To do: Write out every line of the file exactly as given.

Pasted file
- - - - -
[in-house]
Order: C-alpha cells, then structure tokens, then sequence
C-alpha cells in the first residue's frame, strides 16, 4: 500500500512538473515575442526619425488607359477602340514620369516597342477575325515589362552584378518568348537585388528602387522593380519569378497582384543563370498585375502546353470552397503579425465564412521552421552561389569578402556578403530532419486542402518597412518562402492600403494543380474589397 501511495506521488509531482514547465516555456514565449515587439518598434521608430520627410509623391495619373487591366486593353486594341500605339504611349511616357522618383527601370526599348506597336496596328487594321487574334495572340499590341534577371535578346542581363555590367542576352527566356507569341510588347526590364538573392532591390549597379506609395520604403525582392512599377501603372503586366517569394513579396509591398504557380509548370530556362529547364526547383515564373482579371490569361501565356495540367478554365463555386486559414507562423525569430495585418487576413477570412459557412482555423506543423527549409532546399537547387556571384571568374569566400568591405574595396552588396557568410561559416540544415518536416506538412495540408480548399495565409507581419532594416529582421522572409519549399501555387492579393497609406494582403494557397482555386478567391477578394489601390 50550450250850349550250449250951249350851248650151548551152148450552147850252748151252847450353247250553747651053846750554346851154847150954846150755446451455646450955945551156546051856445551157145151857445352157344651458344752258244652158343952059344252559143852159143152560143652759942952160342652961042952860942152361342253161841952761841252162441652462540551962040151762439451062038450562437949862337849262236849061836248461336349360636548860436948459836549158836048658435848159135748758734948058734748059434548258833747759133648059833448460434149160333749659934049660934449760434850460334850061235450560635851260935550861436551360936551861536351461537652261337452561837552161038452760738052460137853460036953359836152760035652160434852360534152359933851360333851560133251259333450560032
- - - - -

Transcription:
[in-house]
Order: C-alpha cells, then structure tokens, then sequence
C-alpha cells in the first residue's frame, strides 16, 4: 500500500512538473515575442526619425488607359477602340514620369516597342477575325515589362552584378518568348537585388528602387522593380519569378497582384543563370498585375502546353470552397503579425465564412521552421552561389569578402556578403530532419486542402518597412518562402492600403494543380474589397 501511495506521488509531482514547465516555456514565449515587439518598434521608430520627410509623391495619373487591366486593353486594341500605339504611349511616357522618383527601370526599348506597336496596328487594321487574334495572340499590341534577371535578346542581363555590367542576352527566356507569341510588347526590364538573392532591390549597379506609395520604403525582392512599377501603372503586366517569394513579396509591398504557380509548370530556362529547364526547383515564373482579371490569361501565356495540367478554365463555386486559414507562423525569430495585418487576413477570412459557412482555423506543423527549409532546399537547387556571384571568374569566400568591405574595396552588396557568410561559416540544415518536416506538412495540408480548399495565409507581419532594416529582421522572409519549399501555387492579393497609406494582403494557397482555386478567391477578394489601390 50550450250850349550250449250951249350851248650151548551152148450552147850252748151252847450353247250553747651053846750554346851154847150954846150755446451455646450955945551156546051856445551157145151857445352157344651458344752258244652158343952059344252559143852159143152560143652759942952160342652961042952860942152361342253161841952761841252162441652462540551962040151762439451062038450562437949862337849262236849061836248461336349360636548860436948459836549158836048658435848159135748758734948058734748059434548258833747759133648059833448460434149160333749659934049660934449760434850460334850061235450560635851260935550861436551360936551861536351461537652261337452561837552161038452760738052460137853460036953359836152760035652160434852360534152359933851360333851560133251259333450560032